Two years ago, 61 percent of Idaho voters passed Medicaid expansion.

It was a selfless act.

They did it not for themselves but on behalf of the Medicaid “gap” population — adults who earned too little to qualify for government subsidized private insurance but too much to be eligible for Medicaid — and did not have children in the home. Generally people in the “gap” earned less than 138 percent of the federal poverty rate, about $17,000 for an individual or $35,000 for a family of four.

They did it because people in the “gap” lacked access to the kinds of preventive medical care that would keep another 120 to 360 Idahoans alive each year. Among them was Jenny Steinke of Idaho Falls, an uninsured woman who died from untreated asthma five years ago.

They did that also to shore up about two-dozen of their small, rural, critical access hospitals. Many were under financial pressure and their inability to collect payment for the treatment of uninsured adults was adding to the stress.

They did it for the taxpayers. When they got sick or hurt, uninsured Idahoans still went to the emergency room. So the payer of last resort — first the counties and then, after the first $11,000 of each claim, the state Catastrophic Health Care program — covered the bills.

Each time that happened, state and local taxpayers paid 100 percent of the costs — whereas the federal government paid 90 percent of Medicaid claims.

They did it for the economy. With Medicaid expansion, federal spending would pump another $400 million into Idaho’s GDP.

Because those stories did not persuade Idaho’s GOP-led Legislature to act, the voters passed an initiative on their own. But never in their wildest dreams did most of these voters expect to get much out of it for themselves.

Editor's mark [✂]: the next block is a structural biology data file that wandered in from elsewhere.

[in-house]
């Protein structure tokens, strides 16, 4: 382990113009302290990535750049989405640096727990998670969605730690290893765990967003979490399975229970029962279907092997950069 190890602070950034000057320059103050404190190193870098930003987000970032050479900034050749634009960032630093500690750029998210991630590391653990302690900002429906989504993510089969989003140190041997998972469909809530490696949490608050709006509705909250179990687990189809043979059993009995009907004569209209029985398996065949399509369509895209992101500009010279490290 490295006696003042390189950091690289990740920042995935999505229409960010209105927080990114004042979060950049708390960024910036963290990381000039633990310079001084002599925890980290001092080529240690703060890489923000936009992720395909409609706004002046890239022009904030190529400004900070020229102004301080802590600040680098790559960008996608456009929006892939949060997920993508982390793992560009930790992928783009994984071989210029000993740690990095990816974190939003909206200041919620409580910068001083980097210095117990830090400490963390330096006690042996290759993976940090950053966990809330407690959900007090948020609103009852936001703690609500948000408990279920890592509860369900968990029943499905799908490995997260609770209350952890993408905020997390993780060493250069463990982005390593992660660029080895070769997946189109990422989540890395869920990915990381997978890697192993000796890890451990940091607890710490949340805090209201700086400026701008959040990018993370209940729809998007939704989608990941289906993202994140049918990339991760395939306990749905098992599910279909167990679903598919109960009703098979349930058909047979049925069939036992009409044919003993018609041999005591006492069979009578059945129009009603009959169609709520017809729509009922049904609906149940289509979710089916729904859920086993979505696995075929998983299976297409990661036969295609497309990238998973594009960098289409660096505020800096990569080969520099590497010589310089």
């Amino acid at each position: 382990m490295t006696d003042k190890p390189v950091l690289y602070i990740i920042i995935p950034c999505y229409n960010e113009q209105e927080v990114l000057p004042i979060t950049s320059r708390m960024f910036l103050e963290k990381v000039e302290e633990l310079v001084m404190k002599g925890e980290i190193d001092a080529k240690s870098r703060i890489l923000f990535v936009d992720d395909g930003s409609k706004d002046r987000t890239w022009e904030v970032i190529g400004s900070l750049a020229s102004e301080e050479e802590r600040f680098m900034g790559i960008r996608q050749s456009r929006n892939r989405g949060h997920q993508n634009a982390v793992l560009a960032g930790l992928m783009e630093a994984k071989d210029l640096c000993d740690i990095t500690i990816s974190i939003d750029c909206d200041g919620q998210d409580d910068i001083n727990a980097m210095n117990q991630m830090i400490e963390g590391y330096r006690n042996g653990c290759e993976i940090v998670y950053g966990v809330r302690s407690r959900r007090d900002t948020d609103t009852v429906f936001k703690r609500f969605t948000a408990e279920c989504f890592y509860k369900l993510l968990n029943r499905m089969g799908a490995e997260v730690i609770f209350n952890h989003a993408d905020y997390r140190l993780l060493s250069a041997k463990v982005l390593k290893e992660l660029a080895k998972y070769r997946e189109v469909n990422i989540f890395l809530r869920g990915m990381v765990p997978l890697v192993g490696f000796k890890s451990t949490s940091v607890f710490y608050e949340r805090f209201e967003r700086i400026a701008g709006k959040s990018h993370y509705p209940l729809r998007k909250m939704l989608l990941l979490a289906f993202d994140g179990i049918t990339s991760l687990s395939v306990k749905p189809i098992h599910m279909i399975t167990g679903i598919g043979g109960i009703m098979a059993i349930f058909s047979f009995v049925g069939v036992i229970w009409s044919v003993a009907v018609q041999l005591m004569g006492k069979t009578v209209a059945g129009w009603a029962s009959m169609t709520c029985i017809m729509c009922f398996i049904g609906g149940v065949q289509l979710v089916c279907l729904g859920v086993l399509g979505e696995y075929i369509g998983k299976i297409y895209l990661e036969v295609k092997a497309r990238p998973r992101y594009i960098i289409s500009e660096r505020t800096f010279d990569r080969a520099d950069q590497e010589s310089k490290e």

Certainly, they never envisioned drawing upon Medicaid expansion as a social safety net. After all, Idaho’s economy was going great guns in 2018. Jobs were plentiful. The last deep recession was a decade behind and enduring another round of mass joblessness was unthinkable.

Then came a deadly COVID-19 pandemic that overwhelmed their lives almost instantaneously. Businesses were locked down. The state was under a stay-at-home order. Unemployment shot into the double-digits. In the course of eight weeks, an overwhelmed state Department of Labor processed 130,000 unemployment claims.

So, as the Associated Press reported this week, more than 78,350 Idahoans have signed up for Medicaid since the program was expanded on Jan. 1.

You can’t be sure how many of those are the newly unemployed because the entire gap population may extend to 91,000.

But jobless people will get hurt or sick. And as the economy stalls, it’s a reasonable bet that some will avail themselves of this program, especially when they land in a health care provider’s office. How many and how soon depends on whether the economy experiences a sharp “V” shaped recovery or a longer slog.

If that happens, it will have two benefits.

Local and state taxpayers will be shielded from another mushrooming increase in county indigency and CAT program costs. Because claims are a lagging indicator and the COVID-19 shutdown delayed the process further, the full picture won’t be known for some time.

It will also spare the jobless from additional financial strife. County indigent and CAT programs require repayment — on an installment plan and through a lien on the individual’s home. Medicaid does not.

Where would Idaho be without Medicaid expansion?

Its hospitals would be filled with uninsured patients.

State and local taxpayers would be paying far more in health care costs — and getting far less in return.

So why don’t Idaho lawmakers drop their resistance to expansion? Why not abandon their work requirements and other impediments?

The fact is they ought to be grateful the voters intervened. With this economic slowdown, there’s no telling how much is going to wind up on the Legislature’s plate. Here’s one less headache for lawmakers to endure. — M.T.

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